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> > Even worse is that the pages often can't be printed so the browser may
> > be able to display the page, but it's internal model is inadequate for
> > repeated representation and hence printing. Scary.
> The concept of page is outdated and innapropiate for AJAX applications.
The concept of page I suppose is equivalent to the concept of a
resource. This concept is integral to the functionality of the web.
> Ajax applications use state machines. Is not a page but a state.
Don't most traditional web applications do their flow as an FSM ? With
the different states represented by resources. Continuations:
> The history buttons is designed for non-dynamic websites.
Can you provide me a link to a browser manufacturer saying something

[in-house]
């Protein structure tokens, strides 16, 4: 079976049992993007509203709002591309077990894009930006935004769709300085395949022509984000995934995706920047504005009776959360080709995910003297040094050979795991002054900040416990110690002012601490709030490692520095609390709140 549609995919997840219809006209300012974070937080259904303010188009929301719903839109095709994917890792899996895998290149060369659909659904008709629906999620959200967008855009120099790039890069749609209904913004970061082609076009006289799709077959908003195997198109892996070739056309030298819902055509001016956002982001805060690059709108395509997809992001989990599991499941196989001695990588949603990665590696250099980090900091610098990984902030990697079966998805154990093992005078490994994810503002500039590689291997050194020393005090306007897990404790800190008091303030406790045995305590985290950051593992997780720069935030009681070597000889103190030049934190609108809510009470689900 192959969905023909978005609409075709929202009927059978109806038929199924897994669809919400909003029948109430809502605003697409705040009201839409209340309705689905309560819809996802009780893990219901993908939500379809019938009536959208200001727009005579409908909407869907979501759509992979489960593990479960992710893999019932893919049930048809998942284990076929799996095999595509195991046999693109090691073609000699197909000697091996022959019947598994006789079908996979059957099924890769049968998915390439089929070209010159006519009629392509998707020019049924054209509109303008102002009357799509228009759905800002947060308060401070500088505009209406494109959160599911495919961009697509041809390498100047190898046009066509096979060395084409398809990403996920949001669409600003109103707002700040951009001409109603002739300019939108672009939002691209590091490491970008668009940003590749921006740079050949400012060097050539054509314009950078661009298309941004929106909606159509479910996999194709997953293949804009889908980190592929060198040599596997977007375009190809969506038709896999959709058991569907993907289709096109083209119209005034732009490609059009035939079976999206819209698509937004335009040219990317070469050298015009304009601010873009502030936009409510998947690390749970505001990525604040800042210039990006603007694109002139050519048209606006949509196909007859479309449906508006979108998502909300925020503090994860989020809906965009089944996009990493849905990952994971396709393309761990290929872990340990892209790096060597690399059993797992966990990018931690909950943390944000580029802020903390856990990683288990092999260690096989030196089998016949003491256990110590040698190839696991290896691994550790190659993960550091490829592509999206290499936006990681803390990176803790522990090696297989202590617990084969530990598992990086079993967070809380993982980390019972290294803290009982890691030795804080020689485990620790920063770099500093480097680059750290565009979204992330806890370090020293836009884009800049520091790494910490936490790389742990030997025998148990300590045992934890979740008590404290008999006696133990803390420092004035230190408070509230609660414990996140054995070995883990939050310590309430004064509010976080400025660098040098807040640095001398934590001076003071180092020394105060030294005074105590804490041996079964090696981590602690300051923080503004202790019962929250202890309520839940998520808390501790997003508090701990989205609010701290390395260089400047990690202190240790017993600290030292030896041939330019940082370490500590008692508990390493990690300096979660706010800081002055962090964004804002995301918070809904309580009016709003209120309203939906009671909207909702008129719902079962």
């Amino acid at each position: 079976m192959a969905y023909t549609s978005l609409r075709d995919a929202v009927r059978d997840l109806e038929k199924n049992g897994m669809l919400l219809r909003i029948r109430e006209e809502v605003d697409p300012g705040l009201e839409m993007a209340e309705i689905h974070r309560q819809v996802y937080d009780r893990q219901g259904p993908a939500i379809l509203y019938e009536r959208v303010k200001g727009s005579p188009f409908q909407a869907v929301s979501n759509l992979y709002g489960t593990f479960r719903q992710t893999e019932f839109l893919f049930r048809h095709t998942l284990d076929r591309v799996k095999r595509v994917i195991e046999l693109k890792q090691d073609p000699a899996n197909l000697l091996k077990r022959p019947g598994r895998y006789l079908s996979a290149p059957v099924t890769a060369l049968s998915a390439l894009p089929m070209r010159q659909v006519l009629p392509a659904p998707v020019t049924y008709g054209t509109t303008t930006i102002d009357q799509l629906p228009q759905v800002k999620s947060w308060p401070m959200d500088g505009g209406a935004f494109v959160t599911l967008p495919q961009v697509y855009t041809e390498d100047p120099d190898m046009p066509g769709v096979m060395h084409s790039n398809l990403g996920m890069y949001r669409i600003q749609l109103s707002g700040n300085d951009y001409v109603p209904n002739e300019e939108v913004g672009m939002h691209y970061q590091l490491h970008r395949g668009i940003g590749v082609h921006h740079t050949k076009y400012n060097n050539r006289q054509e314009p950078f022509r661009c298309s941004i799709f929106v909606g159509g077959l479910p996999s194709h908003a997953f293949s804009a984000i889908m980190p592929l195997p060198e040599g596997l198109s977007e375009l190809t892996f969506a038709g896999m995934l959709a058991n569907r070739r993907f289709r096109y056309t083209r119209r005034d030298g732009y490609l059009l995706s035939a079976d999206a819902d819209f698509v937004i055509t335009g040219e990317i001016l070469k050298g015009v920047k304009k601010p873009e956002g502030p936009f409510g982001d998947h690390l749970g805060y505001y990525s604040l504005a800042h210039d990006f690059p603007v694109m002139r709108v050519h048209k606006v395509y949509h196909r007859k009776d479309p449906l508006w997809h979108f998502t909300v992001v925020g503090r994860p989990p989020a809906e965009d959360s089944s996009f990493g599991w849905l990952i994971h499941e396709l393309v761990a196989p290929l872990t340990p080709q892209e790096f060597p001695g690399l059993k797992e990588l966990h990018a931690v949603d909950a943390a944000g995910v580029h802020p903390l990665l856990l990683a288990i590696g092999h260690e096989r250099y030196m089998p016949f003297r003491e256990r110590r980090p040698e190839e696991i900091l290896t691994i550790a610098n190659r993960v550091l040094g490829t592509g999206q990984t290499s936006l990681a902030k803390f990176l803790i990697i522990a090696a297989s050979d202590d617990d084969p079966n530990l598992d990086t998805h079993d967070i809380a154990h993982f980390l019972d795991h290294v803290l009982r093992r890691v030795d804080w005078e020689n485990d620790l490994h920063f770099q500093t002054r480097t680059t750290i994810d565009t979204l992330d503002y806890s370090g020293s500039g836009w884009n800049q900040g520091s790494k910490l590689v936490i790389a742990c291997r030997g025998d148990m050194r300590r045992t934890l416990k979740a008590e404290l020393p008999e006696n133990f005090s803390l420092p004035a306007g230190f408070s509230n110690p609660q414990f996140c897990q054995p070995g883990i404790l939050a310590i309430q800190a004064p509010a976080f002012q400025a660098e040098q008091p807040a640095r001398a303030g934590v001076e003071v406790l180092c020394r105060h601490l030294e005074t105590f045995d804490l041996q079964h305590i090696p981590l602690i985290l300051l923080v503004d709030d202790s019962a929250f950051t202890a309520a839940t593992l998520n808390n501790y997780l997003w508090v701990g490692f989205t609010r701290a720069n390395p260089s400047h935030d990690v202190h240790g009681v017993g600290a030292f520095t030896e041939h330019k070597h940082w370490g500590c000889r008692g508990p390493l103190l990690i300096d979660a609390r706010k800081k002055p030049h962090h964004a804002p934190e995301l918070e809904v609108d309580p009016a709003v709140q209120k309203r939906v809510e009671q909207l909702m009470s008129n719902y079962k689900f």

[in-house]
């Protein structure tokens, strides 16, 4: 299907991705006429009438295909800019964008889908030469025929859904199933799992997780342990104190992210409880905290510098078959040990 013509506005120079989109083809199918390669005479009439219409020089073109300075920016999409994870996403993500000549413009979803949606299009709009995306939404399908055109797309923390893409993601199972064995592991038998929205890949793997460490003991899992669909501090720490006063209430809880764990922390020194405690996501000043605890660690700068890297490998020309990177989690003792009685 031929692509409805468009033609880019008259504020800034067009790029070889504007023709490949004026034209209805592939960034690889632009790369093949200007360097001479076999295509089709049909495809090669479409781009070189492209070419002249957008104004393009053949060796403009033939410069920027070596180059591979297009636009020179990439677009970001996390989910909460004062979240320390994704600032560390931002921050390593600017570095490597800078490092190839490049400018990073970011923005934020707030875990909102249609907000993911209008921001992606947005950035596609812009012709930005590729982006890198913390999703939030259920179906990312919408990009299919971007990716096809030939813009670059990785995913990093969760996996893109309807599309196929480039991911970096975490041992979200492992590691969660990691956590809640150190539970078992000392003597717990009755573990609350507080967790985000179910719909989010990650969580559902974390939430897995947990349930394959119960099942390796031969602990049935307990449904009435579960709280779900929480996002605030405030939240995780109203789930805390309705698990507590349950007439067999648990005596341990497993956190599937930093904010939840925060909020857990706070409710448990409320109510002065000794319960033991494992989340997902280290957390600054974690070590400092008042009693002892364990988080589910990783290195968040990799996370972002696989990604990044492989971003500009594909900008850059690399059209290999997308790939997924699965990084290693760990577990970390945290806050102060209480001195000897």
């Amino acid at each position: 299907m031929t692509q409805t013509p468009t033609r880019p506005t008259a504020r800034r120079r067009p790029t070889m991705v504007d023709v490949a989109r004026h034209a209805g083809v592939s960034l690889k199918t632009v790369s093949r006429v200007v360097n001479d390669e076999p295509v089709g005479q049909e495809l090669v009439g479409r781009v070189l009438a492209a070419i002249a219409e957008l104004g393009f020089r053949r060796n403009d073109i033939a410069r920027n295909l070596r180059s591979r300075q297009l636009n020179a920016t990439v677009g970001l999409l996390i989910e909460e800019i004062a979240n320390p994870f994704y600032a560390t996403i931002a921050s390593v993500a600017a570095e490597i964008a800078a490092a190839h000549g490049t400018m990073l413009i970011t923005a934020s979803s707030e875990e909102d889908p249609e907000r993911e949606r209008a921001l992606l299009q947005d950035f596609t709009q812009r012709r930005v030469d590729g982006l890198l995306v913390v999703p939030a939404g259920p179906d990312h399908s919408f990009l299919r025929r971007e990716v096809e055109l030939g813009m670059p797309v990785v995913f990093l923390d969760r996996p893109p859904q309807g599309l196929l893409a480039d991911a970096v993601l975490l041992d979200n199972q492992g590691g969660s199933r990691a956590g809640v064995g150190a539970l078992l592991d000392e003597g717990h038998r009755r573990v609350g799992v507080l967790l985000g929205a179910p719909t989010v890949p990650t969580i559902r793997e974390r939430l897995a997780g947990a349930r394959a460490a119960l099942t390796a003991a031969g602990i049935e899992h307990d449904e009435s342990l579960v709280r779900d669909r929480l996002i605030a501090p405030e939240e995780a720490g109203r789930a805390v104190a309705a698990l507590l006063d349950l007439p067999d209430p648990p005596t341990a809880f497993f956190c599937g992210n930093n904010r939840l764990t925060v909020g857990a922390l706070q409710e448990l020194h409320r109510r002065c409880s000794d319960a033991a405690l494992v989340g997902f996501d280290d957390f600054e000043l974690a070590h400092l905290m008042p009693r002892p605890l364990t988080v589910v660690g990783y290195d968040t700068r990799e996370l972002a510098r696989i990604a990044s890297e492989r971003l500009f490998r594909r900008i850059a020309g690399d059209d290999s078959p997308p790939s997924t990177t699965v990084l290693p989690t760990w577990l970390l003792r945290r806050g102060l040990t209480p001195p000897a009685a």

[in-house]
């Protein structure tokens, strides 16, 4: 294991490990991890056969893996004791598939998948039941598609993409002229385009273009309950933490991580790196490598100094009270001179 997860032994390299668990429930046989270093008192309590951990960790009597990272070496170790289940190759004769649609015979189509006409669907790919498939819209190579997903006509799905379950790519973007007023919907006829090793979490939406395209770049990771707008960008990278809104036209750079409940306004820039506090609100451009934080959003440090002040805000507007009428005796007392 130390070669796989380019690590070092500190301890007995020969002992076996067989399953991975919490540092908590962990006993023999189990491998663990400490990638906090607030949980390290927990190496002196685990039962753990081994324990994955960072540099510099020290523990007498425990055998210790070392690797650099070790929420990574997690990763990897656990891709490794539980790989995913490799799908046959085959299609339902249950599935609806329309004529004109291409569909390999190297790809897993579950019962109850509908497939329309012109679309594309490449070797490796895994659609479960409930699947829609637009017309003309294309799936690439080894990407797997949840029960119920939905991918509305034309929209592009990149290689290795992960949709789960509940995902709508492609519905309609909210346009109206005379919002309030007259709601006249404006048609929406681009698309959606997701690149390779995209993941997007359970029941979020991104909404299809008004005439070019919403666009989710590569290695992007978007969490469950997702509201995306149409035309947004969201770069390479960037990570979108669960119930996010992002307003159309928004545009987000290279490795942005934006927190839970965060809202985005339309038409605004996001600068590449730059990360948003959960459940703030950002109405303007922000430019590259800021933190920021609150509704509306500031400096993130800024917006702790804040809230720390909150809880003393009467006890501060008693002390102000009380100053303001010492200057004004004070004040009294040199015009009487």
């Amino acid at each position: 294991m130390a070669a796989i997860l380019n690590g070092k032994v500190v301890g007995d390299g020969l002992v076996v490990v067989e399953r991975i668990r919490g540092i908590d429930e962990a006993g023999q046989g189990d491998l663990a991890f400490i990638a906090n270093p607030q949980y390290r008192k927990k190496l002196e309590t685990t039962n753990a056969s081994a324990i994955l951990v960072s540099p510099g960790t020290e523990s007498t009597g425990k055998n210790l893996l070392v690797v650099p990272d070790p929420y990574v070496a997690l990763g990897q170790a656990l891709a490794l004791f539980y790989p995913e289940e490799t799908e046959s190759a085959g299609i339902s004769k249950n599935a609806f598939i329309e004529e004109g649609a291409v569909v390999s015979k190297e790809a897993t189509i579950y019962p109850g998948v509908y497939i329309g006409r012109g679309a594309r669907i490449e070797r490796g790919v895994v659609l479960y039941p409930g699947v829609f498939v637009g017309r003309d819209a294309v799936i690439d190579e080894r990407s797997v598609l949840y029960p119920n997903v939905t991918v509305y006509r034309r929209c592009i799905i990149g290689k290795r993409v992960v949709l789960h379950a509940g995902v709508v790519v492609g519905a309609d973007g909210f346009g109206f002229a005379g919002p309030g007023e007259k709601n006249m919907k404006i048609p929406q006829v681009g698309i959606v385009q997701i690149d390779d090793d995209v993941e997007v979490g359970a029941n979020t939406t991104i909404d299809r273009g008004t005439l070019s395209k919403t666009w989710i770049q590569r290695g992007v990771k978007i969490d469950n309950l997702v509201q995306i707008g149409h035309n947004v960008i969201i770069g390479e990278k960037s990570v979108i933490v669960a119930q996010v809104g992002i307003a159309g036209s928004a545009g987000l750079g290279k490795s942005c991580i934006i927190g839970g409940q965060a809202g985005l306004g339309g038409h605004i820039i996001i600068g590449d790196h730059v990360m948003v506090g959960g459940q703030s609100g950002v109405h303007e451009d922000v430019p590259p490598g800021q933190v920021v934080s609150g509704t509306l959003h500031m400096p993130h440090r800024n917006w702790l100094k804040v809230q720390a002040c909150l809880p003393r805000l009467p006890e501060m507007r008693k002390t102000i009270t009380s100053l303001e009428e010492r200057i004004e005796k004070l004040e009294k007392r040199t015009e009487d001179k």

like We designed the back button for non-dynamic websites? I thought
the back button existed to allow one to navigate along one's history.
same with the forward button, see continuations above.
> On a dynamic
> website the concept "back" can be wrong. Think about a website shop
> with credit card payment. Can you go back and undo a payment?. You can
> do back, and often break poorly coded sites.
poorly coded being the operative term.
> Its a problem. The way the history work, Is something the browser
> manage, and is somewhat unknow or readonly to the application. But a
> application need a readwrite history, and able to overload events on
> the back/forward buttons. Because the actual design forbid the webpage
> to control back/forward.. we are stuck on a usability problem. I dont
> see a solution here.
see continuations above.
> Of course, we can still code to detect the user returning with the
> back button, then avoid resending INSERT INTO, and other
> non-repeteable actions. But the original problem is not fixed, so will
> attack elsewhere.. on AJAX apps where "back" is even harder to code.
> Example: often you can fuzzy Gmail with the back button on the
> Epiphany webbrowser :D
It sounds like you agree Ajaxian practice breaks the user's
application manager (the browser).